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lavendar420 2011-05-11 6:08pm

Ventilation setup q
Hi, I'm setting up my studio in my garage. The previous owner of the house ran a body shop out of the garage & there is a big, powerful ventilation fan all ready in place. (no clue on specs though - its installed up high) I want to torch basically right under it, just a bit to the side to avoid a power outlet. What kind of hood could I use? I've read on here that flex duct is no good, so how can I connect the fan (up high) to a hood (over my work space)?


TomK 2011-05-12 3:22am

Pics? First reaction is if it was approved for body work then it should work for glass. That said you should try to get some more info on the fan if you can. Make and model would help. As far as not working right under it is concerned, that's not a problem. just build a plywood box around the inlet side of the fan and duct it down to your hood. A simple round hole cut in the plywood say 12 inches in diameter, with a 14 inch diameter disk of plywood could be used as a damper to adjust the amount of air flow. Bolt the disk centered over the hole with only one bolt. That way the disk can be turned to open or close off the hole. I would not try to run a large 36in fan boxed down to say an 8 in duct. That would have enough draft to seriously distort your torch flame. Can it work? yes depending on the fan size and motor.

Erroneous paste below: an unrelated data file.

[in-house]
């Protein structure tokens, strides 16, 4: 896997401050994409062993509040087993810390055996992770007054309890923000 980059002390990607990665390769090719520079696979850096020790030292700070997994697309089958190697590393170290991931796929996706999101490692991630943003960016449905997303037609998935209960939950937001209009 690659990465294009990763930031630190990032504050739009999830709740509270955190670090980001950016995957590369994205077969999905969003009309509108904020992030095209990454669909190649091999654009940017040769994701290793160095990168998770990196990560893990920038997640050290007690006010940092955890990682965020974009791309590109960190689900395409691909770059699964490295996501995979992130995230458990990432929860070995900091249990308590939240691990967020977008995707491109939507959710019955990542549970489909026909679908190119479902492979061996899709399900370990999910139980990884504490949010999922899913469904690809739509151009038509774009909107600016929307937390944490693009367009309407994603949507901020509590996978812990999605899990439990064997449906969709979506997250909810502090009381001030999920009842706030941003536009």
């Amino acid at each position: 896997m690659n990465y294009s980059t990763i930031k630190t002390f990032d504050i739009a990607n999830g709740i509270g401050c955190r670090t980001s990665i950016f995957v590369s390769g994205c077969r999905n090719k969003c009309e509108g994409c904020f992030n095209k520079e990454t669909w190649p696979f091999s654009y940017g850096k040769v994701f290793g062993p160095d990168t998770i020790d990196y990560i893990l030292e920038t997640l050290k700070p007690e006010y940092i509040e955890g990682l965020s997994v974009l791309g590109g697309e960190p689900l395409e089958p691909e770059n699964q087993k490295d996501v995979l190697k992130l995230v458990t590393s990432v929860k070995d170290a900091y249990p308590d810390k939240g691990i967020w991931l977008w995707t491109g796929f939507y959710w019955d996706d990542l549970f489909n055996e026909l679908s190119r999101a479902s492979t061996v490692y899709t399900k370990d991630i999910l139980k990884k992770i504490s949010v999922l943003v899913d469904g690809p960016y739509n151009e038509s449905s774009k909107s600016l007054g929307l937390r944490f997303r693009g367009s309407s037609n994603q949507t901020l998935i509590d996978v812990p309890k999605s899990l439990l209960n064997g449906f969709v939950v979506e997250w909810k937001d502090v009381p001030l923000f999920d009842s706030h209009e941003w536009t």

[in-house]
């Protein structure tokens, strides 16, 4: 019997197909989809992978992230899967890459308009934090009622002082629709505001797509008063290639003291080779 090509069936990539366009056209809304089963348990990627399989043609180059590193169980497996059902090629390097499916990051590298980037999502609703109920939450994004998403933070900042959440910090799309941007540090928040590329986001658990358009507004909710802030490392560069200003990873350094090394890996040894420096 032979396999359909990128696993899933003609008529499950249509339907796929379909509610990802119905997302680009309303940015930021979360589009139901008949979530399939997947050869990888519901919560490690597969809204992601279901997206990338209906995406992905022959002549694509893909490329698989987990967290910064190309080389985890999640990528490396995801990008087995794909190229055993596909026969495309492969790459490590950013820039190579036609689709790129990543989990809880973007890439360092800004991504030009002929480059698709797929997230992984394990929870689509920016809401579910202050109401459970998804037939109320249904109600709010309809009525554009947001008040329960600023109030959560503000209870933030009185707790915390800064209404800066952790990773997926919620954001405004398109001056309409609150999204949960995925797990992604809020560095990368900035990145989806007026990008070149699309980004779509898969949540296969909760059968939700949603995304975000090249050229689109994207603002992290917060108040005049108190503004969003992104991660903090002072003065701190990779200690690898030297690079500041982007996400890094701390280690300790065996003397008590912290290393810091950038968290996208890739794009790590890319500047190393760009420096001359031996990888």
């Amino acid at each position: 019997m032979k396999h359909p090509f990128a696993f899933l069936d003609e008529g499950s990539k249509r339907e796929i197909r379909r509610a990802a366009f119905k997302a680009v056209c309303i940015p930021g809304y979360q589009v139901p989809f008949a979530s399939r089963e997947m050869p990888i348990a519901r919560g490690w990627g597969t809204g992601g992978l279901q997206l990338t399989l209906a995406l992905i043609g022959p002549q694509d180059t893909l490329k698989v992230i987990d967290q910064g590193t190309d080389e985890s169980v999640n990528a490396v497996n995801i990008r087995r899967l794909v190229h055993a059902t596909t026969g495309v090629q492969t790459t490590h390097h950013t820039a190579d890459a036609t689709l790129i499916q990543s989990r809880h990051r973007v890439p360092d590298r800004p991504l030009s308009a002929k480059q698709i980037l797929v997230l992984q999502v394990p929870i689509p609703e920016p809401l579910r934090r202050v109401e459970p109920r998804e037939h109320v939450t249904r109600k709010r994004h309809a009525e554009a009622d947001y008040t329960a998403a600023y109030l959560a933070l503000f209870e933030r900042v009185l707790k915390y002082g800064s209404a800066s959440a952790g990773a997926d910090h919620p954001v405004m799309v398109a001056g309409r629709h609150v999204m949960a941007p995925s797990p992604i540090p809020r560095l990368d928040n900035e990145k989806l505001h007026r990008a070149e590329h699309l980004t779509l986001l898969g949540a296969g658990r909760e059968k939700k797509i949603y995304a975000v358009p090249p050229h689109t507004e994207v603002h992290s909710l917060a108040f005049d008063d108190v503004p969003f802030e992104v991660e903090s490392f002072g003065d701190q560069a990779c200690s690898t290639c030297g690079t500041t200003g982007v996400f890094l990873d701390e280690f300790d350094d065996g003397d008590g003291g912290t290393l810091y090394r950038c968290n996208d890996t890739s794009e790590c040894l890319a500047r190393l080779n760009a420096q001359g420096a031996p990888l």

lavendar420 2011-05-15 10:58am

Fan Images
Here's some pics. Quality is not awesome but I'm down to my iPhone since someone decided to liberate my camera from my trunk.

Fan Label

TomK 2011-05-17 3:47am

Well, I can't find PG1 specific info, but PG2 at 18 in has 1540 CFM and PG3 has 1600. I'm guessing GM20 is Gable mount 20in. So if you figure on at least 1300CFM you should be fine. You can build a box around the fan and run duct work to it. You may have to make some type of damper to adjust the air flow, but that should be easy. Static pressure will depend on what is on the other side of the fan. There could be an automatic shutter or fixed louvers. Automatic would be better since they open wider, resulting in less static pressure. The best would be motorised, since they do not use pressure to hold them open. Remember that you want round pipe and stay away for the flexible stuff, it messes up the laminar air flow. You could hinge the end of the box away from the fan so you can take a pipe/pole and open the box up to vent the garage while not at the torch.

Now that you have some idea about the CFM of the fan, you can check out:

This one has a lot of ventilation answers:

Starfield 2011-05-20 10:18am

Instead of plywood for the box I used foam insulation board avail at Home Depot, Lowes etc. Comes in 8 foot sheets. It cuts with a utility knife and you can tape the sides together with foil tape avail just for this purpose.
Best part is the whole thing is light as a feather and cheaper than wood.


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